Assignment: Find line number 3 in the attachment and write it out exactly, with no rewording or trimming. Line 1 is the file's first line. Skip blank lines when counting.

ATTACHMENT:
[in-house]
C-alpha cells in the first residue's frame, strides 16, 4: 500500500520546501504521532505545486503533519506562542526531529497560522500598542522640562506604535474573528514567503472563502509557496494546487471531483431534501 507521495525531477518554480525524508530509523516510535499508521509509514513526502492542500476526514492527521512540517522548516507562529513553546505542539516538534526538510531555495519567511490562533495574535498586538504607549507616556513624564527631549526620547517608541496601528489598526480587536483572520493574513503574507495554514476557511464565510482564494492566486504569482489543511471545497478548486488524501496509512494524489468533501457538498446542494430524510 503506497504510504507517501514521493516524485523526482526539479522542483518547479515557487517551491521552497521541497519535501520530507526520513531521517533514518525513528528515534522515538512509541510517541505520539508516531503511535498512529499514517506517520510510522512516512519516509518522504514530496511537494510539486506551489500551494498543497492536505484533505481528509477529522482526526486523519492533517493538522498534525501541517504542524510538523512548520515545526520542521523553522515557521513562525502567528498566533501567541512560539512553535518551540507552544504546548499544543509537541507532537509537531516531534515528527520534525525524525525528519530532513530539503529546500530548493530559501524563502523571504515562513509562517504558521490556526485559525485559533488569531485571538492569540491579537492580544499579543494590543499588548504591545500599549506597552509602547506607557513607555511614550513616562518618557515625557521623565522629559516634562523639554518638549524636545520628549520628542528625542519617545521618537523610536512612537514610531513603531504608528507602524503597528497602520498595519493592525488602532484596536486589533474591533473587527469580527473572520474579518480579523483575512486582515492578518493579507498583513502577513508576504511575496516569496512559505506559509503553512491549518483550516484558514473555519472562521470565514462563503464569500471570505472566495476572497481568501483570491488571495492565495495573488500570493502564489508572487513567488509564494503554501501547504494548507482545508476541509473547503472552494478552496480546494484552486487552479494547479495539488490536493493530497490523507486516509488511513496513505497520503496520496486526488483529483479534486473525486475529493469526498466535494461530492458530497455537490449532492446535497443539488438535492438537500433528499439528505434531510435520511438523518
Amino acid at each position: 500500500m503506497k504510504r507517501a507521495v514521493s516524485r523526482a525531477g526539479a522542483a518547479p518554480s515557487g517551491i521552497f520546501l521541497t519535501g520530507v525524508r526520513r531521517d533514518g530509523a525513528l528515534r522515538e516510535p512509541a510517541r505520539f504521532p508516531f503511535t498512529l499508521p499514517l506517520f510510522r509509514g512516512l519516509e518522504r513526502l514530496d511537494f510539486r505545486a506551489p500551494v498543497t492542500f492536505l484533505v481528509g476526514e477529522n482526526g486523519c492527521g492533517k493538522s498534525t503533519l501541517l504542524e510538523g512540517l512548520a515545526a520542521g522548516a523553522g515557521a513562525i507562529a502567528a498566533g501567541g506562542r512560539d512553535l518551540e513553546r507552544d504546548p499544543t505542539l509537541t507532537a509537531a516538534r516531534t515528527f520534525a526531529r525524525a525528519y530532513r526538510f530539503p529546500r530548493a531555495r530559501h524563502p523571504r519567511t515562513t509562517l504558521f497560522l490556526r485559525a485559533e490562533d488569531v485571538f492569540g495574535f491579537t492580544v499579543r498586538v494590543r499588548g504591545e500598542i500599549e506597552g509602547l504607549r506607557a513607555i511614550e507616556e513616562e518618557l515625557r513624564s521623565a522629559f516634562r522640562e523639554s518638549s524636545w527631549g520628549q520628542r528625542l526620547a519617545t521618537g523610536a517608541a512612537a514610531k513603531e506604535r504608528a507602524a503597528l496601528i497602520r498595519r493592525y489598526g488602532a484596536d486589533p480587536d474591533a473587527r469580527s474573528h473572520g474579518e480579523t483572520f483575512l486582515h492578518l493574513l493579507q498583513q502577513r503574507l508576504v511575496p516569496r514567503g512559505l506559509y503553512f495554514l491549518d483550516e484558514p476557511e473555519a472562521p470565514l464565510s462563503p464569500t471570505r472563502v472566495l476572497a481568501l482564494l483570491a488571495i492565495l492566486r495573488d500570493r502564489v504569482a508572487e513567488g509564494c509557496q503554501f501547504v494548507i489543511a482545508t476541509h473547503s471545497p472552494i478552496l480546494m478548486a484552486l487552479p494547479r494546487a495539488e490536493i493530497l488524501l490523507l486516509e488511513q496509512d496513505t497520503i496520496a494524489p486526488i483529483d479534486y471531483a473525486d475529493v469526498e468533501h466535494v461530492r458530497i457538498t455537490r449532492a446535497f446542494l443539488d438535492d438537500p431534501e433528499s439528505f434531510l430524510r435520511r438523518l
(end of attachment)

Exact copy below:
Amino acid at each position: 500500500m503506497k504510504r507517501a507521495v514521493s516524485r523526482a525531477g526539479a522542483a518547479p518554480s515557487g517551491i521552497f520546501l521541497t519535501g520530507v525524508r526520513r531521517d533514518g530509523a525513528l528515534r522515538e516510535p512509541a510517541r505520539f504521532p508516531f503511535t498512529l499508521p499514517l506517520f510510522r509509514g512516512l519516509e518522504r513526502l514530496d511537494f510539486r505545486a506551489p500551494v498543497t492542500f492536505l484533505v481528509g476526514e477529522n482526526g486523519c492527521g492533517k493538522s498534525t503533519l501541517l504542524e510538523g512540517l512548520a515545526a520542521g522548516a523553522g515557521a513562525i507562529a502567528a498566533g501567541g506562542r512560539d512553535l518551540e513553546r507552544d504546548p499544543t505542539l509537541t507532537a509537531a516538534r516531534t515528527f520534525a526531529r525524525a525528519y530532513r526538510f530539503p529546500r530548493a531555495r530559501h524563502p523571504r519567511t515562513t509562517l504558521f497560522l490556526r485559525a485559533e490562533d488569531v485571538f492569540g495574535f491579537t492580544v499579543r498586538v494590543r499588548g504591545e500598542i500599549e506597552g509602547l504607549r506607557a513607555i511614550e507616556e513616562e518618557l515625557r513624564s521623565a522629559f516634562r522640562e523639554s518638549s524636545w527631549g520628549q520628542r528625542l526620547a519617545t521618537g523610536a517608541a512612537a514610531k513603531e506604535r504608528a507602524a503597528l496601528i497602520r498595519r493592525y489598526g488602532a484596536d486589533p480587536d474591533a473587527r469580527s474573528h473572520g474579518e480579523t483572520f483575512l486582515h492578518l493574513l493579507q498583513q502577513r503574507l508576504v511575496p516569496r514567503g512559505l506559509y503553512f495554514l491549518d483550516e484558514p476557511e473555519a472562521p470565514l464565510s462563503p464569500t471570505r472563502v472566495l476572497a481568501l482564494l483570491a488571495i492565495l492566486r495573488d500570493r502564489v504569482a508572487e513567488g509564494c509557496q503554501f501547504v494548507i489543511a482545508t476541509h473547503s471545497p472552494i478552496l480546494m478548486a484552486l487552479p494547479r494546487a495539488e490536493i493530497l488524501l490523507l486516509e488511513q496509512d496513505t497520503i496520496a494524489p486526488i483529483d479534486y471531483a473525486d475529493v469526498e468533501h466535494v461530492r458530497i457538498t455537490r449532492a446535497f446542494l443539488d438535492d438537500p431534501e433528499s439528505f434531510l430524510r435520511r438523518l